The religious make-up of the House of Commons
When did you last hear of a ‘reactionary humanist’? Or a ‘reactionary secularist’? Or, pace Professor Dawkins, a ‘reactionary atheist’?
Was Dr Evan Harris a reactionary in Parliament?
Or was he simply an apologist for his deeply and sincerely-held beliefs, desirous of making the world a better secular place?
The National Secular Society have studied a few statistics and gleefully established that ‘Reactionary Catholics are finding it harder to get elected’.
Well, so are reactionary Anglicans, but that’s by-the-by.
They note, however, a slight disparity between the two leading Roman Catholic journals The Catholic Herald and The Tablet (a slight disparity?) in the figures provided for the number of MPs who describe themselves as Roman Catholic:
According to the Catholic Herald, the number of Catholics elected to the House of Commons has risen from 64 to 68. According to the Tablet the number has fallen from 85 to 70. The Herald says 17 of the 68 are newly elected, while the Tablet says that 20 of the newcomers are Catholic. But, significantly, both agree that religious hardliners have found it more difficult to gain selection as candidates.You would think, with today’s obsessive, anti-meriticratic, box-ticking bureaucracy, that establishing the professed religious adherence of MPs ought to be a fairly straightforward task. After all, they are supposed to be proportionally representative of the British population as a whole: there are quotas for women, Asian, black, gay and disabled parliamentary candidates, so you might think it quite logical that candidates are similarly sifted to ensure a representative religious plurality.
Not least because religion is likely to inform one’s political worldview considerably more than skin colour or sexuality.
Or perhaps that is only in Northern Ireland.
Can you imagine Harriet Harman ensuring all-Catholic shortlists to redress the outrageous of dominance of Protestants in Parliament?
And how would she ensure that the ‘right sort’ of Roman Catholic was selected?
Or perhaps she did for her husband…
Yet with 70 MPs out of 650, it would appear that Parliament does indeed contain a number of Roman Catholic MPs roughly in proportion to the national demographic.
It is the Jedi who are appallingly let down by the present selection gender-sexuality-ethnicity-disability emphasis in candidate selection.
If one were to constitute the House of Commons in proportion to the religious make-up of the nation (excluding the agnostics, atheists and undeclared) it ought to contain 17 Muslims, 6 Hindus, 4 Sikhs, 3 Jews, 2 Buddhists, 465 Christians and 6 Jedi Knights.
But unless you are a one-legged lesbian Muslim in a hoodie, you have little hope of expounding reactionary Jedi philosophy at the dispatch box.
Curiously, one Roman Catholic Labour MP who lost her seat, Geraldine Smith, said that her co-religionist candidates ‘have come under pressure for their views on issues such as assisted suicide, abortion and gay adoption’.
Dr Evan Harris was defeated by an Evangelical Christian in Oxford West and Abingdon, whose views on assisted suicide, abortion and gay adoption appear to be more in tune with the electorate than the ‘reactionary’ views of Dr Harris.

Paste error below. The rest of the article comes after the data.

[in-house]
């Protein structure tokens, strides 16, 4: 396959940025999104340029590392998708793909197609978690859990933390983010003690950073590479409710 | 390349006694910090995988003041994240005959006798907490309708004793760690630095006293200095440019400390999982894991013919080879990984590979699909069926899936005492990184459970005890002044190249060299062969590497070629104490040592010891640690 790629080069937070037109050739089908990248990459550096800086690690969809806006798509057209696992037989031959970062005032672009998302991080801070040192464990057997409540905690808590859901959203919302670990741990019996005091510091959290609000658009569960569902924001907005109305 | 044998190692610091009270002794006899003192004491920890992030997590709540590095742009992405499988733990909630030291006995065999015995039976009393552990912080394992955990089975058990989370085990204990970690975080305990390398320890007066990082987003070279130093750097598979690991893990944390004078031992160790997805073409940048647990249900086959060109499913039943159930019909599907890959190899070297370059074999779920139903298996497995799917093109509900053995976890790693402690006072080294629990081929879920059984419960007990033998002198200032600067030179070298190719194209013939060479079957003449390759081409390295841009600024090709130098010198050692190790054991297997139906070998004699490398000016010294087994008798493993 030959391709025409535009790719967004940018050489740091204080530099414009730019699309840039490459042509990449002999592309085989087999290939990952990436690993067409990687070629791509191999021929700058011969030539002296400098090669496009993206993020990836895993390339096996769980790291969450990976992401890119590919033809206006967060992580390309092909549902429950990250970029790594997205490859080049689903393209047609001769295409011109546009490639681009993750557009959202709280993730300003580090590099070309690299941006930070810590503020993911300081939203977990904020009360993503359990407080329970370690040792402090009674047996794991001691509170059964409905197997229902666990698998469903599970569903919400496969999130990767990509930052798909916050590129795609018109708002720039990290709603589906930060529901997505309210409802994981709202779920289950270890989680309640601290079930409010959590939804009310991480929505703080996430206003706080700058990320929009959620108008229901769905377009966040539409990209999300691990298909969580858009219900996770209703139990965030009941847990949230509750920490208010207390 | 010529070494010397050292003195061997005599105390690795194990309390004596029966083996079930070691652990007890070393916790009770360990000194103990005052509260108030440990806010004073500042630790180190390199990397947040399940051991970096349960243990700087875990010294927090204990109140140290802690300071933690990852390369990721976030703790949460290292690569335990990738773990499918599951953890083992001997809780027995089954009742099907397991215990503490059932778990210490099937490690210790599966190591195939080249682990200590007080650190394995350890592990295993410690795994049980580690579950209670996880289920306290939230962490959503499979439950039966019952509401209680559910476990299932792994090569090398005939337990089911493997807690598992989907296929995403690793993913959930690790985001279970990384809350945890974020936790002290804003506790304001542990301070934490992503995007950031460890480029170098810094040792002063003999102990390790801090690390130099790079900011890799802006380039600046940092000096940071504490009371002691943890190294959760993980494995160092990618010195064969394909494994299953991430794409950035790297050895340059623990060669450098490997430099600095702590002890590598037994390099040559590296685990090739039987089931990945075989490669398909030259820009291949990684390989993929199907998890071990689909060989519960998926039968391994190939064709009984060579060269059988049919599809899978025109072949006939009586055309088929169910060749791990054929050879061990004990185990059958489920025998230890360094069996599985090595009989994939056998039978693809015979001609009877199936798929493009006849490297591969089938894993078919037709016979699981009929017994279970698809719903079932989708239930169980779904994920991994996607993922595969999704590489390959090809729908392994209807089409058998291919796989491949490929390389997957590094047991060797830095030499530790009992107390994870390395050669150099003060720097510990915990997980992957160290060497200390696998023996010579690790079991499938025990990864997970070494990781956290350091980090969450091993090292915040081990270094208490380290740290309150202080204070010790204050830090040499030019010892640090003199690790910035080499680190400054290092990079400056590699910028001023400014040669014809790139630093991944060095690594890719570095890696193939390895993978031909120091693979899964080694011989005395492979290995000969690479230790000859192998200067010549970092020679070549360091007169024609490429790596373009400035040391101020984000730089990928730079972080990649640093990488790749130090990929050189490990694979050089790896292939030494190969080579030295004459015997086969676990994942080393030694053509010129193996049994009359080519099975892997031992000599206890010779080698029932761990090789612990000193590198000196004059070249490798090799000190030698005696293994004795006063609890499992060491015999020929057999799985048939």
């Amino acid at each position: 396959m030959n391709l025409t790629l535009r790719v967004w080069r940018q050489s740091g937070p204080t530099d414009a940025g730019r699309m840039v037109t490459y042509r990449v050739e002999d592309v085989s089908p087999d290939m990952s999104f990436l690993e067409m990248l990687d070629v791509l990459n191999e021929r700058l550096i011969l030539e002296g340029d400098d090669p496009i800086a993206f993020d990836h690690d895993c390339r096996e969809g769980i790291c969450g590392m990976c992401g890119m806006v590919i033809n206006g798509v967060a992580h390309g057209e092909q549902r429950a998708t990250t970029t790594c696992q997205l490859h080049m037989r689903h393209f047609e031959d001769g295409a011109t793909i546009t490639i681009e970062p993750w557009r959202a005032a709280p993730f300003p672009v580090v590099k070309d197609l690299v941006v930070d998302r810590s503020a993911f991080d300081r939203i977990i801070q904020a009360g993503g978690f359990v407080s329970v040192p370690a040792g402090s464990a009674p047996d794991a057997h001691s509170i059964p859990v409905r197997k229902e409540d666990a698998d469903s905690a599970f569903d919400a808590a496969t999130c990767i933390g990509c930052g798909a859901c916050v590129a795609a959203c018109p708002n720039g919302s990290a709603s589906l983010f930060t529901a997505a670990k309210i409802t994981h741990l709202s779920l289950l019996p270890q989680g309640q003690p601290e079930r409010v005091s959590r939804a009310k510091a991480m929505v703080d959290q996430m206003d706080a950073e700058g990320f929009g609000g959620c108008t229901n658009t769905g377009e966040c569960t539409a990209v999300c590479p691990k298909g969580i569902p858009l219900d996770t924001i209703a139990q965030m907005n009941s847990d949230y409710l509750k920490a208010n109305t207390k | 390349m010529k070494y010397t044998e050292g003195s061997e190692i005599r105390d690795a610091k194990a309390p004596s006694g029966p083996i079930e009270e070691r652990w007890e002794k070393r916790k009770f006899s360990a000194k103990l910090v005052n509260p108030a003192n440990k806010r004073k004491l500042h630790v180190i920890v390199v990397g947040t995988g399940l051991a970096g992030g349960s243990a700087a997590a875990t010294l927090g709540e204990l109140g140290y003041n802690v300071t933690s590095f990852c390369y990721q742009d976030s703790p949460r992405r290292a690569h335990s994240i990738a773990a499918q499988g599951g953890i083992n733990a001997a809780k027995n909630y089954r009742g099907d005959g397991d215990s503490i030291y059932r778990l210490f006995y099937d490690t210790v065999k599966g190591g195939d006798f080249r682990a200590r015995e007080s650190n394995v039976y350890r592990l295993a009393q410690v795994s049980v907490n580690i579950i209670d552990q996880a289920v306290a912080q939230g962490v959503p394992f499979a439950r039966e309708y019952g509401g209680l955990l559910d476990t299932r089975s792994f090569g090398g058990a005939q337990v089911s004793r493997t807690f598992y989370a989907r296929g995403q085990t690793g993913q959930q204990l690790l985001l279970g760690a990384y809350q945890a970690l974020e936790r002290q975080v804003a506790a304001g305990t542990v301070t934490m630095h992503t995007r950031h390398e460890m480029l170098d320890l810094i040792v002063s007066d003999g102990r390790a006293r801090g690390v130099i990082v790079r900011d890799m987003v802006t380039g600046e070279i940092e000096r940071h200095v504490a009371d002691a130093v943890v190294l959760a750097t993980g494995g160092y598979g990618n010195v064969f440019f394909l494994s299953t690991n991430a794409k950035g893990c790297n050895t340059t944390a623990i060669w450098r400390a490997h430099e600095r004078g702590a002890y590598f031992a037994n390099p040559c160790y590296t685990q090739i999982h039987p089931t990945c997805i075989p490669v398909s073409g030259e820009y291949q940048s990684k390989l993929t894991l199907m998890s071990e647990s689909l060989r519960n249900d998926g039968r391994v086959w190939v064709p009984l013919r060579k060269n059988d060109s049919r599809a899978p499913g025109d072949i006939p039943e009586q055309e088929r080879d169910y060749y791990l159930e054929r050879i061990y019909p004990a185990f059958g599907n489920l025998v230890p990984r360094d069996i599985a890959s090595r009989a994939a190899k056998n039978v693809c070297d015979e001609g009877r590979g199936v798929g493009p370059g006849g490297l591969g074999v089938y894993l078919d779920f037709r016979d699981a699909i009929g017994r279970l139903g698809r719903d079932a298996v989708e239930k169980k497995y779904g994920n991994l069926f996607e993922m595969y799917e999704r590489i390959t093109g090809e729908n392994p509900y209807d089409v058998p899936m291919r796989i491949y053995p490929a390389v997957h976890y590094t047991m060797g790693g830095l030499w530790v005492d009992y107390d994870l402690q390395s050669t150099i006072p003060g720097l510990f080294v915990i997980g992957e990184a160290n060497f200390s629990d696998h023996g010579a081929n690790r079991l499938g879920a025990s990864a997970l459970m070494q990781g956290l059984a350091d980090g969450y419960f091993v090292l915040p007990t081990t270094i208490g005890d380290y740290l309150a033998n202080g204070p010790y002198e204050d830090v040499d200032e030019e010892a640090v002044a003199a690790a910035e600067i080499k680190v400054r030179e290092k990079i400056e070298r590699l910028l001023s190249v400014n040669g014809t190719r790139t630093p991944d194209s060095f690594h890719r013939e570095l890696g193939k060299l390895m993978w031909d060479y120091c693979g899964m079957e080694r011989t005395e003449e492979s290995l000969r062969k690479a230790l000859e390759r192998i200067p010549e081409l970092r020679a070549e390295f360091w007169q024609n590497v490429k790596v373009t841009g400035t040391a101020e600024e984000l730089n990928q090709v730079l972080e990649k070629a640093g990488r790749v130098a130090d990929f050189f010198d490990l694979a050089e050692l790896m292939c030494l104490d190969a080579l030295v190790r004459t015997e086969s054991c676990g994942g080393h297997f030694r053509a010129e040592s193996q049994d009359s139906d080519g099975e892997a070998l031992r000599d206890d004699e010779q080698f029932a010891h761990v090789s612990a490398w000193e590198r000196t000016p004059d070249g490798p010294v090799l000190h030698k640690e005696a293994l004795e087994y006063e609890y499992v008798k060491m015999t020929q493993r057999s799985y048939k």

It is also posited that Roman Catholics with ambitions to be Labour MPs are less likely to be supportive of the Church’s position than Conservative Roman Catholics.
It comes as no surprise that there are more Tory readers of The Catholic Herald than there are Labour.
It perhaps explains why so many Roman Catholics still vote Labour, despite Labour’s 13-year-long assault on the Christian faith.
According to The Catholic Herald, there are 40 Labour Roman Catholic MPs, only 19 Conservative, five Lib Dems, 3 SDLP and one Scottish Nationalist.
It is curious that they omit members of Sinn Fein. While they may not take their seats, they are most certainly MPs and ought to be included for statistical purposes.
Unless they are dismissed for not being ‘proper’ Catholics.
The known religious make-up of the present House of Commons is roughly:
70 Roman Catholic (10.8 per cent)
8 Muslim (1.2 per cent)
24 Jewish (3.7 per cent)
As far as Cranmer knows, no-one has yet pigeon-holed the others, though you would think the number of Sikhs and Hindus ought to be quite easy to discover. Surprisingly, there are no figures for the number of Anglicans in Parliament, perhaps because they cannot agree on what one is.
In an era where the buzz-word is proportionality, it is worth observing that while the Roman Catholic contingent is proportionate (11 per cent), Jews are vastly over-represented (with 280,000 adherents, they constitute 0.46 per cent of the population).
In fact, if Muslims (who number 2.4 million or 3.9 per cent of the population) were to be similarly over-represented, there would be 200 of them in Parliament.
And then, perhaps, questions might be asked.
Of course, referring to someone as a Christian or Catholic MP, a Jewish MP, a Muslim MP or a Sikh or Hindu MP is really quite meaningless: by their voting fruits you shall know them.
David Miliband, for example, describes himself as an atheist, and yet the Jewish Chronicle includes him in their list of Jews.
Not all Zionists are Jews.
And not all Roman Catholics read The Catholic Herald.
For the avoidance of doubt, His Grace is Anglican, which means he is Catholic.
He may not be in Parliament, but he is ‘reactionary’.
If he were not so, he would be neither Anglican nor Catholic.
Or particularly Christian.